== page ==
Broadband wireless access is gaining increasing attention in the marketplace and Wi-Max is being touted as the next big thing. But a lot of people are still wondering what exactly Wi-Max is.
“”Is it next-generation Wi-Fi, is it a fixed wireless solution? Is it a 3G substitute? Is it one technology
or is it a standard evolution?”” says Roberta Wiggins, a research fellow with the Yankee Group’s wireless communications practice. She describes Wi-Max as a standard evolution of the existing Wi-Fi standard. Wi-Fi is limited to 30 metres, while Wi-Max will extend 30 kilometres — extending the reach of broadband metropolitan networks beyond local-area coverage.
The Wi-Max Forum was established to ensure interoperability of systems based on the Institute of Electrical and Electronics Engineers (IEEE) 802.16 standard. The pending version of the mobility version (802.16e) is expected to be finalized late this year.
Wireless carriers have a variety of service options — such as Wi-Max, flash-Orthogonal Frequency Division Multiplexing (OFDM) and Time Division Duplexing-Wideband Code Division Multiple Access (TDD-WCDMA) — that may compete or work in conjunction with each other, according to a recent Yankee Group report, Demystifying Next-Generation Broadband Wireless and the Role of Wi-Max. Although alternative technologies such as Wi-Max offer performance improvements over mainstream options, they lack economies of scale and may have supply chain challenges.
“”There’s already a de facto technology out there — that’s DSL — so it won’t necessarily replace all of that, but it will create extensions either as a fixed technology or as a mobile technology,”” says Wiggins. But there’s a lot of market hype around Wi-Max — and that could be its downfall. If it can’t live up to people’s expectations, she says, it may be doomed before it ever arrives.
“”I think everybody’s interested in Wi-Max because there’s an idea that it’s Wi-Fi on steroids, and it isn’t,”” says Chad Pralle, strategic marketing director with SR Telecom Inc., a Montreal-based wireless equipment manufacturer that has launched an OFDMA-based Wi-Max-ready platform, symmetry. “”It’s different in a very key way and that is Wi-Fi is not a carrier-class product, and I don’t see Wi-Max being deployed in any way near the way Wi-Fi is.””
The advantage of Wi-Max, however, is that it’s rolling together all of the pieces that individual companies have come up with into one coherent standard. “”So finally we actually will have a technology that will have very good shared packet access,”” he says.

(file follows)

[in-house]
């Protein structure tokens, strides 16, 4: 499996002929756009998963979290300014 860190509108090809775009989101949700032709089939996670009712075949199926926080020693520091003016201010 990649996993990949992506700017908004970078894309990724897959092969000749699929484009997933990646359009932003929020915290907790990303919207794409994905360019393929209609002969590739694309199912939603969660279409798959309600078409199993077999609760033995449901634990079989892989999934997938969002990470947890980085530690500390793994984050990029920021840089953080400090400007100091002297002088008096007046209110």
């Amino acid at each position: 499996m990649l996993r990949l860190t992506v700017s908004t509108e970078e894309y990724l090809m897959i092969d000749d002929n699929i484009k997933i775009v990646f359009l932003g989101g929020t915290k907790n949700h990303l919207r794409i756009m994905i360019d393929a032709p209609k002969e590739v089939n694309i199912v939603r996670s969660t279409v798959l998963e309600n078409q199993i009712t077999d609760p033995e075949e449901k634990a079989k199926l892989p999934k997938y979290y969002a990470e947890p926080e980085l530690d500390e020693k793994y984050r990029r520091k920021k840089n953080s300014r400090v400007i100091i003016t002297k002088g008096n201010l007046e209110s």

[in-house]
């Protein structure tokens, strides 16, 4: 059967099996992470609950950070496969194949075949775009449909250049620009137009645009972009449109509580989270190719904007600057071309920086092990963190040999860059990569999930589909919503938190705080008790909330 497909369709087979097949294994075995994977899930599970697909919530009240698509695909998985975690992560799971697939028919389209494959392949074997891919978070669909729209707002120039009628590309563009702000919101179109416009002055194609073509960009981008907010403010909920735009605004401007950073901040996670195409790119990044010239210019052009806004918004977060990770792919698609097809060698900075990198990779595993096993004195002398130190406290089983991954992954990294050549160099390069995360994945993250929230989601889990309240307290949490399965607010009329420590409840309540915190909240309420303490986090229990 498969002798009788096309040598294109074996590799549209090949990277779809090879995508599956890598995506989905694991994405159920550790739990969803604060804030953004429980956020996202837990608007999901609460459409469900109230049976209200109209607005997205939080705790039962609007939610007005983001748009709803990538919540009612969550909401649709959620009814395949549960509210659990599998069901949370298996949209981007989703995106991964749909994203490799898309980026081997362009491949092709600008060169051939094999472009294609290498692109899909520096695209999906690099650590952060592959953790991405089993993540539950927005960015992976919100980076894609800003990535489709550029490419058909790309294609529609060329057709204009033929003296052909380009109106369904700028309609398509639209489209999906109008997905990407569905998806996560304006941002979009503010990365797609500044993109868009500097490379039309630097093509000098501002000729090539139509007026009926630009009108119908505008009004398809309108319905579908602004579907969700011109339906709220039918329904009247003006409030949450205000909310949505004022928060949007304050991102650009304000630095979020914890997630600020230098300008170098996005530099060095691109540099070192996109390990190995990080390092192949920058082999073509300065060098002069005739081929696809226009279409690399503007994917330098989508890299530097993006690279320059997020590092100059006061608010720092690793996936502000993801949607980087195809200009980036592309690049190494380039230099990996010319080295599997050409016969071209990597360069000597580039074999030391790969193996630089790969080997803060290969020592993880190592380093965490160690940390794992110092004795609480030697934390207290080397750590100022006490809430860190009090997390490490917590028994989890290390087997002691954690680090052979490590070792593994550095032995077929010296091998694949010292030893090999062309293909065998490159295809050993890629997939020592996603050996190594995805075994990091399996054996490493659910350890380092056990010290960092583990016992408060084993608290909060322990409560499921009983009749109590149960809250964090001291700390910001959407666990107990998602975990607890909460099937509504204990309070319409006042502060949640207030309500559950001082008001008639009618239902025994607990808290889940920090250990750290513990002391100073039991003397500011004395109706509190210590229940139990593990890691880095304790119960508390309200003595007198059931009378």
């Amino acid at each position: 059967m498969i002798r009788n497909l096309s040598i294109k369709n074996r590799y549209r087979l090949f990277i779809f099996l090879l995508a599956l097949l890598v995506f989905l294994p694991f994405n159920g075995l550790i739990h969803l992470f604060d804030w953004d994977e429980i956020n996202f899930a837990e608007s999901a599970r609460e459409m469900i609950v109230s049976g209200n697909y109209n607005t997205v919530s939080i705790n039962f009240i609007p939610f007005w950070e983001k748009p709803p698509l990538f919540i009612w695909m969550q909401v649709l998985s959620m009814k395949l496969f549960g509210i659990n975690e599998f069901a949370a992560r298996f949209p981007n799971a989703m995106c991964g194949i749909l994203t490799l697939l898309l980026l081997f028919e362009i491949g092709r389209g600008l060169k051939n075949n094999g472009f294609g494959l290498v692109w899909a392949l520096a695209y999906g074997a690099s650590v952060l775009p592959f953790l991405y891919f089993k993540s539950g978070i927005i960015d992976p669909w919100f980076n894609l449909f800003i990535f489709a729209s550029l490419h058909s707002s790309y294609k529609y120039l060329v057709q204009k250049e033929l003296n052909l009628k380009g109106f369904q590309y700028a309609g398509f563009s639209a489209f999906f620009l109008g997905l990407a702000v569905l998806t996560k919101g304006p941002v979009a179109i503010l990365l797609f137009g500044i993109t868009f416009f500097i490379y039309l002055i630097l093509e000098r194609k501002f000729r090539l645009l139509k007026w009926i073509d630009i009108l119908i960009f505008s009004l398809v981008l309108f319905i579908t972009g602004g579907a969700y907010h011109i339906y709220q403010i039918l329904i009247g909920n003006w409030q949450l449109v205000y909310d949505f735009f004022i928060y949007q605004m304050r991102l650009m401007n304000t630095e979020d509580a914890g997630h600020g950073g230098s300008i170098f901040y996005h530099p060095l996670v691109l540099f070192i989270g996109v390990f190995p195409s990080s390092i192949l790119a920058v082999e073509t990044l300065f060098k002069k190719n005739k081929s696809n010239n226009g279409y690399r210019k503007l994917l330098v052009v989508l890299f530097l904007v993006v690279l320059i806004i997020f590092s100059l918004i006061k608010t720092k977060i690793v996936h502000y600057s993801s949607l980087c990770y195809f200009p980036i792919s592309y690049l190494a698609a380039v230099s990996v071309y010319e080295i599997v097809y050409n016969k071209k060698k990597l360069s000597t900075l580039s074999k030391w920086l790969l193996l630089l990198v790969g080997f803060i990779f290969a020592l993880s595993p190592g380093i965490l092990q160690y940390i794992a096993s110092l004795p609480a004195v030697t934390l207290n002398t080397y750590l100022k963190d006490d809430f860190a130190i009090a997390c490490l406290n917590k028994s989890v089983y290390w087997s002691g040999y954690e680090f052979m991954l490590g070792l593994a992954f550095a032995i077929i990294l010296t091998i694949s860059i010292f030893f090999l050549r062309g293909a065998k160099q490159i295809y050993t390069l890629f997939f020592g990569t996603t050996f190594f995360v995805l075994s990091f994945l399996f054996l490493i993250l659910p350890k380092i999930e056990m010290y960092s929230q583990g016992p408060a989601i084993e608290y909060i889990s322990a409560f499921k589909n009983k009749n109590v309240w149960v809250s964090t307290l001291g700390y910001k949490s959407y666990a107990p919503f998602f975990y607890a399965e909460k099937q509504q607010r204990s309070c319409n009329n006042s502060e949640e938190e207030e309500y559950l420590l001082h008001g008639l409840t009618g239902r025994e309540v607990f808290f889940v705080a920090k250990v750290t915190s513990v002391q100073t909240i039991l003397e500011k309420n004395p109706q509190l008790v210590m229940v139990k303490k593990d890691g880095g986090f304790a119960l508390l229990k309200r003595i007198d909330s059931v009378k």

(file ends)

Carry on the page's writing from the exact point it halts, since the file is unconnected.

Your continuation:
While some companies are waiting until Wi-Max hits the desired price points, others are deciding to deploy Wi-Max-ready platforms. But Pralle says no one’s really talking about deploying broadband wireless solutions that don’t have at least some kind of migration path to Wi-Max.
“”From a carrier perspective, the last thing you want to do is sell systems into the market that have to be ripped out and replaced,”” says Jim Miller, executive vice-president of global sales, marketing and business development with Adaptix in Bothell, Wash. The company’s infrastructure can be configured to deliver rural services up to 30 km in radius or serve high-density urban markets with base stations spaced 1-4 km apart; it’s software upgradeable, he says, so customers won’t have to replace their hardware when the standard is ratified. A ratified standard will allow Wi-Max to compete with cellular technologies, Miller says, but adds carriers have already invested billions of dollars in their networks.
“”To make a 180-degree move in this direction [to Wi-Max] will be virtually impossible,”” he says. In developing countries, however, their primary method of deployment could be broadband wireless. In developed countries, he sees Wi-Max fitting into niche applications and metro hot zone networks, using spectrum that doesn’t conflict with cellular.
Higgins predicts cities will use broadband wireless to connect government buildings and possibly provide free public access. It could also be used as a temporary broadband solution for special events or construction sites.
Telabria has announced plans to build the first Wi-Max network — dubbed SkyPilot — as a backhaul for its installed base of Wi-Fi hotspots in southeastern England.
One advantage of Wi-Max is the momentum behind it; Intel is committed to the standard, as are the 200 members of the Wi-Max Forum. Intel’s long-term plan is to integrate Wi-Max into hybrid devices that support both Wi-Fi and Wi-Max, and down the road replace Wi-Fi with Wi-Max, says Wiggins.
“”But that’s 2010 before that’s really a reality.””